It can't come too soon, because transparency in this country is more like a one-way mirror. We, the subjects, are getting more transparent all the time. They, the rulers and employers, use technology to know more and more about us and what we do. But they stay dark.
We are coming to resemble the Glass Woman of Dresden, in the German Hygiene Museum, whose innards can be inspected by anyone - you push a button and the appropriate organ lights up and shows you what it is doing. But those rulers still keep their grey suits and navy-blue cardigans on. True, a button gapes open now and then. I am aware, since last week, that the deputy director of MI5 is the Honourable Eliza Manningham-Buller. Not exactly reassuring, given her father's way with civil liberties when Attorney- General in the 1950s - a bit like learning that Stalin's daughter had become Brezhnev's deputy director of the KGB. And not exactly a big deal in terms of information, either.
Anyone who works in a modern office is aware that its computer system is insecure. A decade ago, a personnel manager caught sifting waste-paper bins for disloyal thoughts would have been fired, to a gale of jeers and laughter. Today, a human resources director is expected to use "override access privilege" to keep the staff's private correspondence and memoranda under constant surveillance - and everyone submits. When this paper was launched, eight years ago, a selection of bugging devices was found in the new office, apparently put there by a rival newspaper tycoon. This was treated as a compliment rather than an outrage.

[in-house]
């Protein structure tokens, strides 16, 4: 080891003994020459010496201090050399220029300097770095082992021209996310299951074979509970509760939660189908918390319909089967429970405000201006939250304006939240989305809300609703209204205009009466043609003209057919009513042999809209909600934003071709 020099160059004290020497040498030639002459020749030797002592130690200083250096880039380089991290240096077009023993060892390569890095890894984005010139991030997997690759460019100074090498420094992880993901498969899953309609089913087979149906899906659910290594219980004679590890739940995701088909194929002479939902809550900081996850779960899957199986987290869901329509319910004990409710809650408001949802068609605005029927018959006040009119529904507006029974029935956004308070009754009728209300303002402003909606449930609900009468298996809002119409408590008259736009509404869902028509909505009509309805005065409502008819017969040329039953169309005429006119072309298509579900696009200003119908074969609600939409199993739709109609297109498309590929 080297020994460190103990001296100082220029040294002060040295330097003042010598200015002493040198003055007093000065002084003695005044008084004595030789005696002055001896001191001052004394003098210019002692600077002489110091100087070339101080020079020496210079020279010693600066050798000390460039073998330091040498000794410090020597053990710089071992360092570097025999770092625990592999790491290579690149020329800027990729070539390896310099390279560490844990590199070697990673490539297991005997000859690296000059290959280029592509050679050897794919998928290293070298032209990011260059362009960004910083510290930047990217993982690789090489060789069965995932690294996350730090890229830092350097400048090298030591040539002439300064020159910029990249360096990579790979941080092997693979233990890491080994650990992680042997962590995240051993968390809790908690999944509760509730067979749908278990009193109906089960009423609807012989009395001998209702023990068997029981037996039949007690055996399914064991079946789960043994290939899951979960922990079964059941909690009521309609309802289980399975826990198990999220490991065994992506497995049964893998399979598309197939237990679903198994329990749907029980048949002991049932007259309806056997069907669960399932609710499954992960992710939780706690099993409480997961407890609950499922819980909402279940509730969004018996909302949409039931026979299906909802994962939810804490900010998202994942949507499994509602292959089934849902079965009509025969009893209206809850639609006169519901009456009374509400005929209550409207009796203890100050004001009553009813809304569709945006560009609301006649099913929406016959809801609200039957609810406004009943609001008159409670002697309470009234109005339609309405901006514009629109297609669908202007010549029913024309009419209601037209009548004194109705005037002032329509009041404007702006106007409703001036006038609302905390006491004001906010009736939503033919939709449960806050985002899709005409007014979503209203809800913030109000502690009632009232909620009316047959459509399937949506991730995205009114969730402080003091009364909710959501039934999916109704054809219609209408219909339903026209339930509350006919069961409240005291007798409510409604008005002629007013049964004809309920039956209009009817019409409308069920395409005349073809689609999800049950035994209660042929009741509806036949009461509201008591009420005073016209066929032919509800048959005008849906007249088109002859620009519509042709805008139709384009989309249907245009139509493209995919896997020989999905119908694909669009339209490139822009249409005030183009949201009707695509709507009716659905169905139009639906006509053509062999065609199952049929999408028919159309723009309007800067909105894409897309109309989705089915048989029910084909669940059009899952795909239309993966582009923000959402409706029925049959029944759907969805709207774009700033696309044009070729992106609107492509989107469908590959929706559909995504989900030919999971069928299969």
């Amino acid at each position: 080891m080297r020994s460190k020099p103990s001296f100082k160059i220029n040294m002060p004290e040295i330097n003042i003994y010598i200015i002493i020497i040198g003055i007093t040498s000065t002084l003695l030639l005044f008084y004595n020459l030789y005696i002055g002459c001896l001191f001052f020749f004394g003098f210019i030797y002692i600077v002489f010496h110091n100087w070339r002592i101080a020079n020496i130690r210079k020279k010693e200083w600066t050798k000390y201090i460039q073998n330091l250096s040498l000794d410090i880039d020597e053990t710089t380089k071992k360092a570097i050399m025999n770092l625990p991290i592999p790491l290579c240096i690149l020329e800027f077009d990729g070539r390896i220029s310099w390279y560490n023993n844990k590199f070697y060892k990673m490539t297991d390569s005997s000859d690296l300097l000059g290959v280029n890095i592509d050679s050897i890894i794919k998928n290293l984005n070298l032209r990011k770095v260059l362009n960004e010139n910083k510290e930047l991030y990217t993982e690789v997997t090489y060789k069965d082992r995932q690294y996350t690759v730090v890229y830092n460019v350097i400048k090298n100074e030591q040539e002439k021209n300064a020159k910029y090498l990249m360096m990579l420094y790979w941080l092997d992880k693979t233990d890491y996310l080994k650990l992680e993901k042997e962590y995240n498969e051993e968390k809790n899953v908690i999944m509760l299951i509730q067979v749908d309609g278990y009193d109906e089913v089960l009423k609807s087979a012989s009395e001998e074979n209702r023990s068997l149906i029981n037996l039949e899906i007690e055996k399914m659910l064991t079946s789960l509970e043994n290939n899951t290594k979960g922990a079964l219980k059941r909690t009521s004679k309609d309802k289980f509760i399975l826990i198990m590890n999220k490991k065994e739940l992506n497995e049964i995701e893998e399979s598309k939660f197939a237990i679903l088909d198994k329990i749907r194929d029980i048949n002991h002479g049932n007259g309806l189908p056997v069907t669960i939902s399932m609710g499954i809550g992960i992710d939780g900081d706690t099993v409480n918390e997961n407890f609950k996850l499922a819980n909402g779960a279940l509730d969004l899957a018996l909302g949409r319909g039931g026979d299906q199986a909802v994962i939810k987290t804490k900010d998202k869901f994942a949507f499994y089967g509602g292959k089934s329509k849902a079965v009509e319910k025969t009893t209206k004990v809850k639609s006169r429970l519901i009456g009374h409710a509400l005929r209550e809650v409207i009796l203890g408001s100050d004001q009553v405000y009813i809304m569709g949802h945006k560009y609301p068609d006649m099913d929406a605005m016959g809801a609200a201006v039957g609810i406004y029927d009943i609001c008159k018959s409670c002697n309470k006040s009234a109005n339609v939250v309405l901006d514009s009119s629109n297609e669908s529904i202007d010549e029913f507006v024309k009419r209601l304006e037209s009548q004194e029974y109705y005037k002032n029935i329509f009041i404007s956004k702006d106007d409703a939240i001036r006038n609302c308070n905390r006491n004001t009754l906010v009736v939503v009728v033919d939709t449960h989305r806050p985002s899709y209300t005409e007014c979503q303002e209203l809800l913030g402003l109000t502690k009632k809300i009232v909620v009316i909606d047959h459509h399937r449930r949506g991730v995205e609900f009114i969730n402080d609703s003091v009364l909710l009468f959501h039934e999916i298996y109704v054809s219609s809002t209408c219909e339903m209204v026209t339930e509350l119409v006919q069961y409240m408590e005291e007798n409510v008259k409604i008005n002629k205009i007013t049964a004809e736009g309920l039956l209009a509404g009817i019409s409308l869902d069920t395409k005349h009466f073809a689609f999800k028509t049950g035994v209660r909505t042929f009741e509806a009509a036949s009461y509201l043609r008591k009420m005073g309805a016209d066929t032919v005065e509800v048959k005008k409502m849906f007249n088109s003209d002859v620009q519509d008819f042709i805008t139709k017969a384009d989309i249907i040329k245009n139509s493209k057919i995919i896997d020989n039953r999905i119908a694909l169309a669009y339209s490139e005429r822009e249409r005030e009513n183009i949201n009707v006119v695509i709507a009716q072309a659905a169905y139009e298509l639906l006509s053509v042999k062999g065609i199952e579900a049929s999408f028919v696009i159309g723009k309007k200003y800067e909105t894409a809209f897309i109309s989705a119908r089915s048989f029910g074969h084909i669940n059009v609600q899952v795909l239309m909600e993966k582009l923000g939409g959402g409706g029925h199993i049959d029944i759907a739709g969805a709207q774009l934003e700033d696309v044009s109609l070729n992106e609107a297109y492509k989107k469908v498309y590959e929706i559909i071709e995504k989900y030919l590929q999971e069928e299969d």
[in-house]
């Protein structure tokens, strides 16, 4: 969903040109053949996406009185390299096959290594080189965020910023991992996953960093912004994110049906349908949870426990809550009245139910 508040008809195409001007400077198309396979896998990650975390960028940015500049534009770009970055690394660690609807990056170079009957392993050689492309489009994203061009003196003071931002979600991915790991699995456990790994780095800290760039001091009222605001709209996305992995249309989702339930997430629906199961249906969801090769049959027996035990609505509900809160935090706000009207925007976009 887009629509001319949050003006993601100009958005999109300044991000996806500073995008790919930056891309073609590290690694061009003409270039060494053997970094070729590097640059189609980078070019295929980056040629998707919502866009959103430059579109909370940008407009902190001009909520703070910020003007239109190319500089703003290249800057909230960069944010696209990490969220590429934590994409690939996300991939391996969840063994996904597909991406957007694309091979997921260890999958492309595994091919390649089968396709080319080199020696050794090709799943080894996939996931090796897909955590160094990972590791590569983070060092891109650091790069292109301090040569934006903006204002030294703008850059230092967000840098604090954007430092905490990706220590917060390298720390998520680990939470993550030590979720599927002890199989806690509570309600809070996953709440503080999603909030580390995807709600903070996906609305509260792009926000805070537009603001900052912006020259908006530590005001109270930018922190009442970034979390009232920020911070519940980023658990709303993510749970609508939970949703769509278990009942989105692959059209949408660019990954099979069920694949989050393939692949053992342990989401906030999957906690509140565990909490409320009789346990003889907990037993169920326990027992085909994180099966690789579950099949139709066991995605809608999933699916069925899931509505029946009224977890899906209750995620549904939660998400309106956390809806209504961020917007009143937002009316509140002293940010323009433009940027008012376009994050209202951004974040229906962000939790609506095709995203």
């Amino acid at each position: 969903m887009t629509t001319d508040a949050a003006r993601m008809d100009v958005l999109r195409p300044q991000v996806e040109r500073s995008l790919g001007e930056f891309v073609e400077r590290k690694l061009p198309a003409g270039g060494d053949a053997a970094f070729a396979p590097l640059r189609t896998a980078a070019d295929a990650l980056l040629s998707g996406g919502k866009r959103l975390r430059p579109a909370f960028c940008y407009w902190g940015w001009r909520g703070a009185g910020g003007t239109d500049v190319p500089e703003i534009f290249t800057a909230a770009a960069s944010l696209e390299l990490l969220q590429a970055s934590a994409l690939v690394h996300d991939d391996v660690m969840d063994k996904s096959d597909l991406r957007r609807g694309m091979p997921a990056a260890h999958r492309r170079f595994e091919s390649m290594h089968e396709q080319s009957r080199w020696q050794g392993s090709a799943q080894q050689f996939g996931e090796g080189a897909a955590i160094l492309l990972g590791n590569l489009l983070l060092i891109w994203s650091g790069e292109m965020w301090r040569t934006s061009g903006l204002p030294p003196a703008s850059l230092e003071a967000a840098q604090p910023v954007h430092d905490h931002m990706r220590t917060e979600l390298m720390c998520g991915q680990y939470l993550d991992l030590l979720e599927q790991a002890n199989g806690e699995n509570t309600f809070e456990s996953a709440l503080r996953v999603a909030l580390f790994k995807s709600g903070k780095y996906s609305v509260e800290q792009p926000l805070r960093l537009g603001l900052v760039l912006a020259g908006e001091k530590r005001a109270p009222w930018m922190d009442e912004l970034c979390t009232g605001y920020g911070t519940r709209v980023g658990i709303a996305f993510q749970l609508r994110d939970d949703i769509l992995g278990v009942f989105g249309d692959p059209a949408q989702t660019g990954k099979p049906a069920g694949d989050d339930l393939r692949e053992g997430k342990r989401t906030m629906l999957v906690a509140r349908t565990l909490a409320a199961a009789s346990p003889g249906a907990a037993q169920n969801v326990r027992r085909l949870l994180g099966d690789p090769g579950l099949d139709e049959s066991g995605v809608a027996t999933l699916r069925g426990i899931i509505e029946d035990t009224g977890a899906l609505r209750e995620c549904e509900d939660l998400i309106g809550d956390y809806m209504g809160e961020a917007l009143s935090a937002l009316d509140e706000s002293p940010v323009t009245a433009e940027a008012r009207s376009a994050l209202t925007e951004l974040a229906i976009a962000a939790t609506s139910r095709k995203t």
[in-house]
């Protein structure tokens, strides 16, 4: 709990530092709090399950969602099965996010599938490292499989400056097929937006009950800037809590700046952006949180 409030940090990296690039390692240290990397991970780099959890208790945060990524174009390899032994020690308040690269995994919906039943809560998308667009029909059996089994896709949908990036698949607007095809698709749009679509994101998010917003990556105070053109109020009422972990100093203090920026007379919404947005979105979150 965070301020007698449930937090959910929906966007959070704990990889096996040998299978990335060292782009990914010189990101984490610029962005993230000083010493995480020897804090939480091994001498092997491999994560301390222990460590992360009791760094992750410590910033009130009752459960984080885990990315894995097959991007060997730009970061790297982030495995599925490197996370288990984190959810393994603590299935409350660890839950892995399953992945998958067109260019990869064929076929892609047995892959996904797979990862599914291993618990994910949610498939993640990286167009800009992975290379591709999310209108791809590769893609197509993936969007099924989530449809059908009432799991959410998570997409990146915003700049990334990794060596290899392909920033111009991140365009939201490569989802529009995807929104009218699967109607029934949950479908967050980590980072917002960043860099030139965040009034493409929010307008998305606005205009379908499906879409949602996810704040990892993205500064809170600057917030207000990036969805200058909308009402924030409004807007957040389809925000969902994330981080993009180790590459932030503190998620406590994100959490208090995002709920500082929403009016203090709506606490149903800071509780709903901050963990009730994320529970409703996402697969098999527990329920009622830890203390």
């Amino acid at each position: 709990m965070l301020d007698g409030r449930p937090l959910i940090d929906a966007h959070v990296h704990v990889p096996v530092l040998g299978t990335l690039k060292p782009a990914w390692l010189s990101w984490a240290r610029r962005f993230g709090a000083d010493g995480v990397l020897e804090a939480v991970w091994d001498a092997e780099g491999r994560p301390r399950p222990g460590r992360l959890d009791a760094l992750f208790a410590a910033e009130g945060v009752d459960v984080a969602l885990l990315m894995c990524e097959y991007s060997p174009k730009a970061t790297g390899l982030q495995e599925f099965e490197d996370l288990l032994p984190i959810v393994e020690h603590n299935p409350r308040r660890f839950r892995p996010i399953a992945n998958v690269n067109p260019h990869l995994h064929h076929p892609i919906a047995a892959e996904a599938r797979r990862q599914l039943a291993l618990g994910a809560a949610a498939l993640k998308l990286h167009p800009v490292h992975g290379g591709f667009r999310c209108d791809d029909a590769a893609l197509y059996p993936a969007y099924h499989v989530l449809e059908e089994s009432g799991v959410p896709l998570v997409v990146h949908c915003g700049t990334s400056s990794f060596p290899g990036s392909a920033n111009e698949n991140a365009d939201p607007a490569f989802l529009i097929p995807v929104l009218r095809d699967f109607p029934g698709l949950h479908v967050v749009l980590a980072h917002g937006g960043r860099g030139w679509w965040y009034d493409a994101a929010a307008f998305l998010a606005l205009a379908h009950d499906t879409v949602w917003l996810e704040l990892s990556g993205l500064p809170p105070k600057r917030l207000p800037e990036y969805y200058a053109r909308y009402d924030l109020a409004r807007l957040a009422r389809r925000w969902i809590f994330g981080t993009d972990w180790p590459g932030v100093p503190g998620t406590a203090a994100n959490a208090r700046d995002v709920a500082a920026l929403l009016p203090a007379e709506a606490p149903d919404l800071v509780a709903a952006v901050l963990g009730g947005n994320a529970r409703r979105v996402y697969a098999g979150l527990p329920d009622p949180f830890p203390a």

Given this one-way nature of "transparency " - they see us, but we can't see them - what sort of welcome do the proposals for a new police bugging code deserve? Two cheers, certainly. The very fact that they have been so widely circulated for comment, especially to unofficial civil-rights groups, is a big step forward. So is Labour's (belated) recognition that the Police Act, an unpleasant piece of Tory legislation, had civil-rights implications which made amendment urgent.
The central idea is not just to regulate this sort of covert surveillance by law. It is to put it under "independent oversight" - a hierarchy of judge-commissioners who would consider applications by chief constables to bug homes, offices or hotel rooms. The commissioners would also deter the use of listening devices which infringed the confidentiality of doctors, ministers of religion, lawyers or journalists.
But with the "independent oversight" comes a new, distinctly European way of weighing up applica- tions to bug. The old criterion in such matters has been whether it would be "reasonable" in the circumstances to allow an authority to do what it wanted: the great English principle of "Wednesbury Unreasonableness". This principle has been held to govern judicial review of executive decisions for half a century. It derives from a 1948 judgment on whether the city fathers at Wednesbury were or were not reasonable to forbid children to go to the movies on Sundays. Anyway, the new bugging code means that grand old Wednesbury has given way to a new-fangled, continental "Test of Proportionality".
Here, the judge does not have to decide whether the executive must have been as mad as a hatter to make so unreasonable an order. Instead, the commissioner is required to weigh up the quality of the evidence supporting a police application to bug, and then conclude whether the proposed action is proportionate to it. Is this a death-blow to the insular majesty of English law? As a layman, I can't think so. But lawyers are steaming up their spectacles about it.